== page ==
It starts with a sense of discomfort and before you know it, you feel a burning sensation in your entire vulva. Sounds painful? Well, these are the symptoms that affect between 8-10% of women of all ages. The under-recognized medical condition called vulvodynia is poorly understood and often has no clear cause.
Vulvodynia, a blanket name for persistent, unexplained pain around the vulva area, is rarely talked about. However, in 2021, this condition started receiving some much-needed recognition after not being taken seriously for the longest time.
While some states recognize vulvodynia as a chronic pain condition, others are more reluctant. One such example is Italy, whose medical system does not cover the costs of treatment for this illness. However, things are about to change in the near future, as a bill was presented in November 2021 at the conference “Vulvodynia and pudendal neuropathy: a pain without a voice”. The bill calls for vulvodynia and pudendal neuralgia to be recognized as chronic disabling diseases and to be included in the list of Essential Levels of Care (LEA).
This is an important step not only for Italy but for people suffering from vulvodynia from all over the world. The disease used to be ignored because the symptoms and causes are often confused with those of other vulvar diseases such as recurrent candidiasis, herpes, squamous cell carcinoma, etc. But there is no apparent medical pattern for vulvodynia at the moment, and the pain may appear spontaneously and may not be focused on a single area. Nearly 40% of women with the condition do not get an accurate diagnosis, according to the USA National Vulvodynia Association, and some countries don’t even acknowledge it as a serious condition. All in all, for all the pain and discomfort it causes to so many people, we know surprisingly little about vulvodynia.
In light of this, two Spanish researchers have presented a new interpretation of the disease. Their 2021 study, published in the International Journal of Environmental Research and Public Health, looked at the causes of vulvodynia from a neurobiological perspective. The conclusions reached could change the way we understand the condition.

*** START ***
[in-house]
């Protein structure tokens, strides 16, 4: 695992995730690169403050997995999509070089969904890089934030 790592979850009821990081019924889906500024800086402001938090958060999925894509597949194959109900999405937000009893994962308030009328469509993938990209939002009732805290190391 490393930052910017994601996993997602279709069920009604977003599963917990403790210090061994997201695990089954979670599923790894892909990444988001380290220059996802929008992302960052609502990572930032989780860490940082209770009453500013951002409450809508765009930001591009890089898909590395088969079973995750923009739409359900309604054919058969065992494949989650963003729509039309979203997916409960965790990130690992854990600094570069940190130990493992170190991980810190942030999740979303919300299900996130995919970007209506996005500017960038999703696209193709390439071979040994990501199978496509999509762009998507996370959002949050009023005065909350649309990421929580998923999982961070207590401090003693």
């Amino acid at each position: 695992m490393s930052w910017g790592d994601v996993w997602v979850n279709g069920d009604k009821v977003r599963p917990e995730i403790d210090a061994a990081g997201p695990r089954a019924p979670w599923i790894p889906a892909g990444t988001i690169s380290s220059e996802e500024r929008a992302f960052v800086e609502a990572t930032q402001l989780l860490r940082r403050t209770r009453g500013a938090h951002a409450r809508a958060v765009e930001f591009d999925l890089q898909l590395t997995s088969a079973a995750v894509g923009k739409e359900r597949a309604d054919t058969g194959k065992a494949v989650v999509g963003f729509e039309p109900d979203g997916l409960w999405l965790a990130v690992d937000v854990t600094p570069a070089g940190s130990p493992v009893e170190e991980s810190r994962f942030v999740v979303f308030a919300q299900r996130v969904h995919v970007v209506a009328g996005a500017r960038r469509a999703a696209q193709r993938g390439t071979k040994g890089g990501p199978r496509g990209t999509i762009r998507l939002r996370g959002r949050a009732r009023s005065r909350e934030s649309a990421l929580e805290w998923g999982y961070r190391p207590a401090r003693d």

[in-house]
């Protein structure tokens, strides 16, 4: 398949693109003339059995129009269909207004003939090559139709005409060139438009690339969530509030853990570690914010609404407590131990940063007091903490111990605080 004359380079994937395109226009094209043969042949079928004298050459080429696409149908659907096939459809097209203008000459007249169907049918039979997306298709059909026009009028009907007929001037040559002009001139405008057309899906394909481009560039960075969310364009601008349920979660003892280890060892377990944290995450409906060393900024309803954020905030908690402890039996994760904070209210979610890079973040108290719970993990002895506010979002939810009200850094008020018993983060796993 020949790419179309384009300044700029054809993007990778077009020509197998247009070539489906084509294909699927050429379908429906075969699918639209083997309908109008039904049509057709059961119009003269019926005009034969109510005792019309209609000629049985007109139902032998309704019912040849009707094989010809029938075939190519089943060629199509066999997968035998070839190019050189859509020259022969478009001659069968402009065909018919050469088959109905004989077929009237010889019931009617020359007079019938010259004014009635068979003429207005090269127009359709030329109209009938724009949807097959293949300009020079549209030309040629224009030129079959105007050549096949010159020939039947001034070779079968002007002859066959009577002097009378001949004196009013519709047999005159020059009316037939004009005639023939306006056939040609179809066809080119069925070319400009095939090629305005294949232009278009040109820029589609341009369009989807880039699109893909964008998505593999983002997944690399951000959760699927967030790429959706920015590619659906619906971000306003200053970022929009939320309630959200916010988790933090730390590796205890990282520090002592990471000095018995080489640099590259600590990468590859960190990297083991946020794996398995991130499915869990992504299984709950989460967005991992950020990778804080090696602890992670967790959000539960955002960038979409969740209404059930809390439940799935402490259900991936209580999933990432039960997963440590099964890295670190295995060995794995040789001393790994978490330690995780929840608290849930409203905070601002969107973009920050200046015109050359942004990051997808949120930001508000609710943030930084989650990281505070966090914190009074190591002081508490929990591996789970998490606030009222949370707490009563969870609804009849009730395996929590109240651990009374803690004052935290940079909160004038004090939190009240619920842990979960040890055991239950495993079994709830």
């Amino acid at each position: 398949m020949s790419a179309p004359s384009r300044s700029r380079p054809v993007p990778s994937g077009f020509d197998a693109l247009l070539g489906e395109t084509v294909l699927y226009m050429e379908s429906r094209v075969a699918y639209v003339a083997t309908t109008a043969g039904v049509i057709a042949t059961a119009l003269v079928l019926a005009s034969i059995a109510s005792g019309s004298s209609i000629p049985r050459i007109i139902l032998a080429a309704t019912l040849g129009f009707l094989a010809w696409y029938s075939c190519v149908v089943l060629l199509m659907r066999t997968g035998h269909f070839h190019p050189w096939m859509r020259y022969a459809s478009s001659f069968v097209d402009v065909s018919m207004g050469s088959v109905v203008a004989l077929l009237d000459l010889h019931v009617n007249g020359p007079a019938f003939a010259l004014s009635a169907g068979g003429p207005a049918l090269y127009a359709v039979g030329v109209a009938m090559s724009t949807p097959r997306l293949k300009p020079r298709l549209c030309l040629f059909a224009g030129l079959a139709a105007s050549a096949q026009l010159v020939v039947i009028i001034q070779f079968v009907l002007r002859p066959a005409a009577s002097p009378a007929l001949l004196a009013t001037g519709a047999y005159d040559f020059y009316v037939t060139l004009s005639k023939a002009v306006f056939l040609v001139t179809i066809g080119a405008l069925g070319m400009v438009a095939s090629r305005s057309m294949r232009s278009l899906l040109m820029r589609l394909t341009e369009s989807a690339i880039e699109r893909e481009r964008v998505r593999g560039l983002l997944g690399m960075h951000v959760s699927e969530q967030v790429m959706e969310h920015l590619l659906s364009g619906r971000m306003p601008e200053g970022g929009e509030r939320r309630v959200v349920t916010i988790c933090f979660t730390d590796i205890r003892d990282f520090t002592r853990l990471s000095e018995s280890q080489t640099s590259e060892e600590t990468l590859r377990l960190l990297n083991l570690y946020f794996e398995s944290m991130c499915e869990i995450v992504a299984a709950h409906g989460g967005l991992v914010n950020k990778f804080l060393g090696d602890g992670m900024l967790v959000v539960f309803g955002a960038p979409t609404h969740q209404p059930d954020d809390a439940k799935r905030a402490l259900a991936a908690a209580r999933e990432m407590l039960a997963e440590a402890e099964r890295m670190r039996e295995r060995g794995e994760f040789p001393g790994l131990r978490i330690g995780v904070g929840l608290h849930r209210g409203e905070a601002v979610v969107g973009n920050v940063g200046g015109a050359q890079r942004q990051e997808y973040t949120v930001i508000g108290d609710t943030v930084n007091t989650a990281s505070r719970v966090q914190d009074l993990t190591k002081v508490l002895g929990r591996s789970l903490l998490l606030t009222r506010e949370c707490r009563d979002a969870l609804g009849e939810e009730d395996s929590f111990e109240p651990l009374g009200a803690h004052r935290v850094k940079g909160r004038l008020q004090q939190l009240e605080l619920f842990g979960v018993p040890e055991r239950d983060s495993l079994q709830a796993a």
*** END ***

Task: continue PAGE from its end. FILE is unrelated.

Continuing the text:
Their investigation suggests that the pain experienced by patients with vulvodynia is due to a dysfunctional response of the Central Nervous System. So, the condition can be classified as a type of nociplastic pain — a type of pain that is mechanically different from the more common types of pain, which are caused either by inflammation or nerve damage. Essentially, in nociplastic pain, although there isn’t any damaged tissue or inflammation that would cause the activation of nociceptors, an altered nociception process is initiated. Its causes are not fully understood, but researchers believe it has something to do with an imperfection in how the central nervous system processes pain signals. The process is also thought to be an attempt of the body to protect itself against any infections by triggering a defense mechanism, felt as acute pain. The archetypal condition of nociplastic pain is fibromyalgia, and it may also play a role in the so-called long COVID syndrome.
Recent research has found that vulvodynia falls into the category of dysfunctional pain, described as intense pain, which occurs in the absence of a stimulus and has no protective function. The pain can intensify when exposed to certain physical or psychological factors, like wearing plastic underwear or tight pants, using scented wipes or harsh soaps to clean the vagina, sitting on a hard surface, etc.